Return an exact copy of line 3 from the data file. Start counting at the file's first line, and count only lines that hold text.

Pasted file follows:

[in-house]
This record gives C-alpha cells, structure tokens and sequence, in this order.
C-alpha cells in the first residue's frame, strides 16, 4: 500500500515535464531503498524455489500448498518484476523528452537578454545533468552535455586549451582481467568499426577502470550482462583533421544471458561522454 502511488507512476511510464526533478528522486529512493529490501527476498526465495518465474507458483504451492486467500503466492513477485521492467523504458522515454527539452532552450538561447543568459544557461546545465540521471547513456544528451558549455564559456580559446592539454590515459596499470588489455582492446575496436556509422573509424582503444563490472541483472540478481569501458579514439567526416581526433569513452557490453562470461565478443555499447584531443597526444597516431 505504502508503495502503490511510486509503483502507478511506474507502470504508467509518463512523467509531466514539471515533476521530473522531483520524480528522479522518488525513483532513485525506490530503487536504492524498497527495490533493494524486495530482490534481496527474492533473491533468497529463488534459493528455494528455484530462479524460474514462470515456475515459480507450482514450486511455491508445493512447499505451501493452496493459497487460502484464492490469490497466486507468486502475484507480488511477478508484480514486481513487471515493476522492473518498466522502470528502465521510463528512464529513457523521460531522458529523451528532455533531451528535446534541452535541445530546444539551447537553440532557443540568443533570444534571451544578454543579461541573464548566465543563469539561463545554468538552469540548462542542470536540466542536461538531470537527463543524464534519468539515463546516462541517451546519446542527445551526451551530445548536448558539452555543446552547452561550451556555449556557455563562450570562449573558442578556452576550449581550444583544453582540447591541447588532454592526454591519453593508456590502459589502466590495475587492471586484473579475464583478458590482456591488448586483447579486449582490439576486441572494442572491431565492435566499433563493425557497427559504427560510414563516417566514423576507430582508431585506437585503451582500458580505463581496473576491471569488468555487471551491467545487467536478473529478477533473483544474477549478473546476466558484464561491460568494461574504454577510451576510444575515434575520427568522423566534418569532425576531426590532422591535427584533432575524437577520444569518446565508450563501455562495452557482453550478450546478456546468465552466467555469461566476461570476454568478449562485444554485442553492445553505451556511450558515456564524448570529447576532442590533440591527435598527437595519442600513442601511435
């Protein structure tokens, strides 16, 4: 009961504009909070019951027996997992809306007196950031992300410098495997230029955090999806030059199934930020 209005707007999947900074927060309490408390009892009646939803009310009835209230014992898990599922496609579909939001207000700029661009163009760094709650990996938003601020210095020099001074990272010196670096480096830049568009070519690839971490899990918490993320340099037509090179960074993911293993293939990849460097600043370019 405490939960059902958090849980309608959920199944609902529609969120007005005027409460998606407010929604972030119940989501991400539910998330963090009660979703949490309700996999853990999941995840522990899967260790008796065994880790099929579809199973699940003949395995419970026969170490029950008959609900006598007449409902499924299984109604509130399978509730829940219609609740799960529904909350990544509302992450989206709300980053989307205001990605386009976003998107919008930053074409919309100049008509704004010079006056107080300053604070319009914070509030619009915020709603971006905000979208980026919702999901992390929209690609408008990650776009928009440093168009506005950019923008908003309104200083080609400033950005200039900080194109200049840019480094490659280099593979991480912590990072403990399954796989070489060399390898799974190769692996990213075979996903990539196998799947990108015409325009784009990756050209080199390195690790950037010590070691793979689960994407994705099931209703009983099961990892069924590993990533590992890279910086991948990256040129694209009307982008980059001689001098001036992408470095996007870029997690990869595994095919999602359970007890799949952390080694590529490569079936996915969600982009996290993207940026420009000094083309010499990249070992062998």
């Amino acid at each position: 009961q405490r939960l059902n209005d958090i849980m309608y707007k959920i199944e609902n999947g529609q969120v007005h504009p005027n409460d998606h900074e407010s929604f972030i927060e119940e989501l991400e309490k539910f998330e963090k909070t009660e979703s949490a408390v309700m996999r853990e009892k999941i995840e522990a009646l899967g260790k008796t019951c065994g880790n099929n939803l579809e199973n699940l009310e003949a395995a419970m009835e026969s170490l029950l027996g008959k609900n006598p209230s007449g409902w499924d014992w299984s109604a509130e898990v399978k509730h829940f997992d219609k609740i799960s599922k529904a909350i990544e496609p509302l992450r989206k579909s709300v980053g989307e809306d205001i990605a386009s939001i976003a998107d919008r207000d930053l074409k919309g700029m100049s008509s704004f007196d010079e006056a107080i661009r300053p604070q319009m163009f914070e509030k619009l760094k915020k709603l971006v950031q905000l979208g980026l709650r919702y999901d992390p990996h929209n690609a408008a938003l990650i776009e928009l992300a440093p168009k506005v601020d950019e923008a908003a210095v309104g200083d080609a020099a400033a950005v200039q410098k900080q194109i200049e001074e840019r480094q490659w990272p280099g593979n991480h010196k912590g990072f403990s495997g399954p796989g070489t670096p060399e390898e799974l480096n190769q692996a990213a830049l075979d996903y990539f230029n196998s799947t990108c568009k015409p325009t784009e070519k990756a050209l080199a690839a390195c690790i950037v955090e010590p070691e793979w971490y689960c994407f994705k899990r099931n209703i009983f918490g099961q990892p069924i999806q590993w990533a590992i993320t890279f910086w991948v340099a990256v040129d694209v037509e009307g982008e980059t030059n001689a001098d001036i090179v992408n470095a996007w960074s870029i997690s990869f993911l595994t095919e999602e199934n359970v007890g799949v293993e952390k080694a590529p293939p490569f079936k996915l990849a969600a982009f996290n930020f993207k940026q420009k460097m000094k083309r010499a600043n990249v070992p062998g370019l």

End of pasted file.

C-alpha cells in the first residue's frame, strides 16, 4: 500500500515535464531503498524455489500448498518484476523528452537578454545533468552535455586549451582481467568499426577502470550482462583533421544471458561522454 502511488507512476511510464526533478528522486529512493529490501527476498526465495518465474507458483504451492486467500503466492513477485521492467523504458522515454527539452532552450538561447543568459544557461546545465540521471547513456544528451558549455564559456580559446592539454590515459596499470588489455582492446575496436556509422573509424582503444563490472541483472540478481569501458579514439567526416581526433569513452557490453562470461565478443555499447584531443597526444597516431 505504502508503495502503490511510486509503483502507478511506474507502470504508467509518463512523467509531466514539471515533476521530473522531483520524480528522479522518488525513483532513485525506490530503487536504492524498497527495490533493494524486495530482490534481496527474492533473491533468497529463488534459493528455494528455484530462479524460474514462470515456475515459480507450482514450486511455491508445493512447499505451501493452496493459497487460502484464492490469490497466486507468486502475484507480488511477478508484480514486481513487471515493476522492473518498466522502470528502465521510463528512464529513457523521460531522458529523451528532455533531451528535446534541452535541445530546444539551447537553440532557443540568443533570444534571451544578454543579461541573464548566465543563469539561463545554468538552469540548462542542470536540466542536461538531470537527463543524464534519468539515463546516462541517451546519446542527445551526451551530445548536448558539452555543446552547452561550451556555449556557455563562450570562449573558442578556452576550449581550444583544453582540447591541447588532454592526454591519453593508456590502459589502466590495475587492471586484473579475464583478458590482456591488448586483447579486449582490439576486441572494442572491431565492435566499433563493425557497427559504427560510414563516417566514423576507430582508431585506437585503451582500458580505463581496473576491471569488468555487471551491467545487467536478473529478477533473483544474477549478473546476466558484464561491460568494461574504454577510451576510444575515434575520427568522423566534418569532425576531426590532422591535427584533432575524437577520444569518446565508450563501455562495452557482453550478450546478456546468465552466467555469461566476461570476454568478449562485444554485442553492445553505451556511450558515456564524448570529447576532442590533440591527435598527437595519442600513442601511435